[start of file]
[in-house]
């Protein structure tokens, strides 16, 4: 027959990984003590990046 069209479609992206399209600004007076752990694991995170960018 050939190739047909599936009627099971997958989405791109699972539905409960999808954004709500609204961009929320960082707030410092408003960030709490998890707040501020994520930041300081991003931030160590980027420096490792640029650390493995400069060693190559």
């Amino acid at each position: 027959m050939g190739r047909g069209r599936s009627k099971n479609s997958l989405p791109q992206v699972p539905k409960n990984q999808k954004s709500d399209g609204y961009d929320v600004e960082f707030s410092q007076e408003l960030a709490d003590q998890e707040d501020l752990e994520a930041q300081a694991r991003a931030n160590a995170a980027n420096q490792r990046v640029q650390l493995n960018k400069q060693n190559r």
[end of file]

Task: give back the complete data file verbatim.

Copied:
[in-house]
């Protein structure tokens, strides 16, 4: 027959990984003590990046 069209479609992206399209600004007076752990694991995170960018 050939190739047909599936009627099971997958989405791109699972539905409960999808954004709500609204961009929320960082707030410092408003960030709490998890707040501020994520930041300081991003931030160590980027420096490792640029650390493995400069060693190559």
């Amino acid at each position: 027959m050939g190739r047909g069209r599936s009627k099971n479609s997958l989405p791109q992206v699972p539905k409960n990984q999808k954004s709500d399209g609204y961009d929320v600004e960082f707030s410092q007076e408003l960030a709490d003590q998890e707040d501020l752990e994520a930041q300081a694991r991003a931030n160590a995170a980027n420096q490792r990046v640029q650390l493995n960018k400069q060693n190559r």